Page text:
Adversaries may abuse Unix shell commands and scripts for execution. Unix shells are the underlying command prompts on Android and iOS devices. Unix shells can control every aspect of a system, with certain commands requiring elevated privileges that are only accessible if the device has been rooted or jailbroken.
Unix shells also support scripts that enable sequential execution of commands as well as other typical programming operations such as conditionals and loops. Common uses of shell scripts include long or repetitive tasks, or the need to run the same set of commands on multiple systems.
Adversaries may abuse Unix shells to execute various commands or payloads. Interactive shells may be accessed through command and control channels or during lateral movement such as with SSH. Adversaries may also leverage shell scripts to deliver and execute multiple commands on victims or as part of payloads used for persistence.
If the device has been rooted or jailbroken, adversaries may locate and invoke a superuser binary to elevate their privileges and interact with the system as the root user. This dangerous level of permissions allows the adversary to run special commands and modify protected system files.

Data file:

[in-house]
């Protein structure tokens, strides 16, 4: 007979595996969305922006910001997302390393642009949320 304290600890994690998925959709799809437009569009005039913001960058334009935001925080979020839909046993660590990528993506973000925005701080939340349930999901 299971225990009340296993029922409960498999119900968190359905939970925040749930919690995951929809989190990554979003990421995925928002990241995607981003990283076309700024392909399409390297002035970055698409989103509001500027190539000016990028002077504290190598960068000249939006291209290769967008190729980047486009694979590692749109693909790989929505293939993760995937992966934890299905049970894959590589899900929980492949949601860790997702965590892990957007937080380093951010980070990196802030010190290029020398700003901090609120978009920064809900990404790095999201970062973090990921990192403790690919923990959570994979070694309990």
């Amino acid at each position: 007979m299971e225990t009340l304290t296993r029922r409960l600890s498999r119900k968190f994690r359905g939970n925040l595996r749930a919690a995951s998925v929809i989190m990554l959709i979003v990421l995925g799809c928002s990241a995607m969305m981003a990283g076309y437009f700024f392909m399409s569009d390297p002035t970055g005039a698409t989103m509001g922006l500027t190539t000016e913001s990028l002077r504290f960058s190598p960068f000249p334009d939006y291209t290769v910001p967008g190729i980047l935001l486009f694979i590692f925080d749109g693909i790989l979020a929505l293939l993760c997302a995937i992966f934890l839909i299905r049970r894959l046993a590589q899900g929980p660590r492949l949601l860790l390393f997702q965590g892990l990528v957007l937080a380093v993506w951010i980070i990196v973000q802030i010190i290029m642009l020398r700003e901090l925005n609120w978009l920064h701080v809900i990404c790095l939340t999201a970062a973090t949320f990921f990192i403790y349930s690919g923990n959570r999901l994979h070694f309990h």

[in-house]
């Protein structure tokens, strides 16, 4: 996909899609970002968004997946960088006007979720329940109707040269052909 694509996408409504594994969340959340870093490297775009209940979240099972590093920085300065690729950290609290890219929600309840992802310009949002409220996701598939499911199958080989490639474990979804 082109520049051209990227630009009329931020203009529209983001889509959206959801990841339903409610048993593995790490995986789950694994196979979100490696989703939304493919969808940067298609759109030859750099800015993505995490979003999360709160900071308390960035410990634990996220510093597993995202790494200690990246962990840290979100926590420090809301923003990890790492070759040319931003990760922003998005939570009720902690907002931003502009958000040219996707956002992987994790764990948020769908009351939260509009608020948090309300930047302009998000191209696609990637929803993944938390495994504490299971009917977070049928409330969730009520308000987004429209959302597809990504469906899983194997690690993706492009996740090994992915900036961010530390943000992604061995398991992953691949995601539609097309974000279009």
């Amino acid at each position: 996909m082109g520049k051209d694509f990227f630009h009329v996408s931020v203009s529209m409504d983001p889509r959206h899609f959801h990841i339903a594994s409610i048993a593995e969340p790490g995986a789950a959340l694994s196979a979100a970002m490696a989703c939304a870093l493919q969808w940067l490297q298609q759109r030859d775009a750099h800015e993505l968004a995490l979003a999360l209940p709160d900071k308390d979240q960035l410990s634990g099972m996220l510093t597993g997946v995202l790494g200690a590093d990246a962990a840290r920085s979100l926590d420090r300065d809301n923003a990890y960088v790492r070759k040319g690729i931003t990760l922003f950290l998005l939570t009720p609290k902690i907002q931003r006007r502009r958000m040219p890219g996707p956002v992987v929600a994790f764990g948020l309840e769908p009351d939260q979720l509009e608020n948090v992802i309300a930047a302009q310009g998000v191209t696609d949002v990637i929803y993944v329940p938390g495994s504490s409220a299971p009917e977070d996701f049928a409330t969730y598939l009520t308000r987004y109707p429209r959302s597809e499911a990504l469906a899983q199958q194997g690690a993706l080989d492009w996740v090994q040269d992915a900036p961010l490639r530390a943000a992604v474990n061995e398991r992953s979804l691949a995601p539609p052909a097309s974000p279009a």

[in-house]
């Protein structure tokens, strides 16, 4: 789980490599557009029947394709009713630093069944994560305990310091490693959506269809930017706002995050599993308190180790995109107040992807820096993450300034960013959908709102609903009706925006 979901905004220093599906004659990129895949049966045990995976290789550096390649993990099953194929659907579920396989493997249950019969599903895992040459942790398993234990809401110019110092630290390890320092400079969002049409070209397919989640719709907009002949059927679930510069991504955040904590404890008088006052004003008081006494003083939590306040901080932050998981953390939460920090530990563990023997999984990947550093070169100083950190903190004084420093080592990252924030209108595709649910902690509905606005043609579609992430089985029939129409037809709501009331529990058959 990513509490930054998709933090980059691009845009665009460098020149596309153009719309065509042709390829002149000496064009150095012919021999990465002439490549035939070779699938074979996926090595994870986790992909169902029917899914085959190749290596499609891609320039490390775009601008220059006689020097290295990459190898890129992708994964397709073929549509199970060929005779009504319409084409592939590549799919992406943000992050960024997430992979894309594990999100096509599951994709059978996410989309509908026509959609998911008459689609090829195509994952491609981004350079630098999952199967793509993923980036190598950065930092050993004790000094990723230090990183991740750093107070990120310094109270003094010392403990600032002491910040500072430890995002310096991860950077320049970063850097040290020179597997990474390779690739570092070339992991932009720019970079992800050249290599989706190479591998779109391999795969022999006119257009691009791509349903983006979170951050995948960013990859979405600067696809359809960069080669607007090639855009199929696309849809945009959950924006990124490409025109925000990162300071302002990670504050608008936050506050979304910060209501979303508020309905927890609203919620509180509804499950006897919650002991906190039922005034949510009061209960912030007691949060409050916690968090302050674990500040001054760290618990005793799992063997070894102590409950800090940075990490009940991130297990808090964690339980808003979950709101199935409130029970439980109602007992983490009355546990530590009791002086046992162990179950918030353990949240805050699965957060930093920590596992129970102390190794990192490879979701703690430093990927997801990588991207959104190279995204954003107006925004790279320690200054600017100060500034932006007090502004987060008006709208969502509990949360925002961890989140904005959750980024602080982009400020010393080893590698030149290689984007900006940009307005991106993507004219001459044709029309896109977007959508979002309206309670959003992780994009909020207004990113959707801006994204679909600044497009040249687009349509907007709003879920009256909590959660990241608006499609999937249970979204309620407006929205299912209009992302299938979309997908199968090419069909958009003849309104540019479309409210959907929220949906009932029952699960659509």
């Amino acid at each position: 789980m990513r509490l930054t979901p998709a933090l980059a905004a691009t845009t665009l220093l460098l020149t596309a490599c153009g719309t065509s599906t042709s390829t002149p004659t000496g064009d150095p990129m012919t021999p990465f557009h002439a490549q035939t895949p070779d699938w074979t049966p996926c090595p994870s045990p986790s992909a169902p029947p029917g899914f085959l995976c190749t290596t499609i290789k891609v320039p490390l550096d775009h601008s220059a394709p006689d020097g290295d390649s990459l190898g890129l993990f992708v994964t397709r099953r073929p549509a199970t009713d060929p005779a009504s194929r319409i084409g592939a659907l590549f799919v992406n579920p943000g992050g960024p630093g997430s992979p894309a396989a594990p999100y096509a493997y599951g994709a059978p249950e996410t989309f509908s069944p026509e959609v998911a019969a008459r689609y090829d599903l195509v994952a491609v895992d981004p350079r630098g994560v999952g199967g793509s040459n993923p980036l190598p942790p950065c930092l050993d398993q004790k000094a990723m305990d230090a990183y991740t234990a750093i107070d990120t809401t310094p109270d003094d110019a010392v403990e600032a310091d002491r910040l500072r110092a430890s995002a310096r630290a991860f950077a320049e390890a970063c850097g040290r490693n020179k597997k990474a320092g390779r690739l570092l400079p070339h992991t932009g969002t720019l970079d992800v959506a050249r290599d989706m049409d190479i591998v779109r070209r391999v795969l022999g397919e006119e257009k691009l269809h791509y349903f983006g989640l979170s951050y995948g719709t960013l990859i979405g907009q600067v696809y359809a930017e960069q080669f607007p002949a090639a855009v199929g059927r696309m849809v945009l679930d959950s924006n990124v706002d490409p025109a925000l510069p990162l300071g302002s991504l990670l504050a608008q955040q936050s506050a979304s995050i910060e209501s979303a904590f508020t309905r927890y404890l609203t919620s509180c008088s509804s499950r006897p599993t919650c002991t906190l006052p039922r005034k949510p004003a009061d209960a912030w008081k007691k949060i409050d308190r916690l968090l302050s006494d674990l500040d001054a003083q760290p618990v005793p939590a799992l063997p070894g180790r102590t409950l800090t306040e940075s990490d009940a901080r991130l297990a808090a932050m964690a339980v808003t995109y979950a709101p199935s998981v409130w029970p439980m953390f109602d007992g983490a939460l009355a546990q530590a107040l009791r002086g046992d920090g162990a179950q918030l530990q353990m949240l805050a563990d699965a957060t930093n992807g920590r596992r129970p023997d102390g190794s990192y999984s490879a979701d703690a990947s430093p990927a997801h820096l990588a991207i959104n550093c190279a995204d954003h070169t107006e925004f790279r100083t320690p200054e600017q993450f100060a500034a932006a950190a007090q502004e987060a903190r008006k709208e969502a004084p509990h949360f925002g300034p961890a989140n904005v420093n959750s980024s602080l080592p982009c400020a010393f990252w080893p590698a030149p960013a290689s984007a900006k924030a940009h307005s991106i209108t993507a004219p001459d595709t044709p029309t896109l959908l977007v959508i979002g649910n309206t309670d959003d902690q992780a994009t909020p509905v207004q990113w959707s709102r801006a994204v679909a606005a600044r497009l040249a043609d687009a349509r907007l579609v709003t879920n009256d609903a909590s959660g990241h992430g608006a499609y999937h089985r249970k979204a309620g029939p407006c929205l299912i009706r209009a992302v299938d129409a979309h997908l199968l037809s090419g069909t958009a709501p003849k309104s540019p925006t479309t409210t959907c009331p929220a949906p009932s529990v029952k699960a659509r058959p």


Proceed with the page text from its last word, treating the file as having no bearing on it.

Device attestation can often detect jailbroken or rooted devices.
|M1010||Deploy Compromised Device Detection Method||
Mobile security products can typically detect jailbroken or rooted devices.
|ID||Data Source||Data Component||Detects|
|DS0041||Application Vetting||API Calls||
Application vetting services could detect the invocations of methods that could be used to execute shell commands.
Command-line activities can potentially be detected through Mobile Threat Defense (MTD) integrations with lower-level OS APIs. This could grant the MTD agents access to running processes and their parameters, potentially detecting unwanted or malicious shells.
Mobile Threat Defense (MTD) with lower-level OS APIs integrations may have access to newly created processes and their parameters, potentially detecting unwanted or malicious shells.
Mobile Threat Defense (MTD) with lower-level OS APIs integrations may have access to running processes and their parameters, potentially detecting unwanted or malicious shells.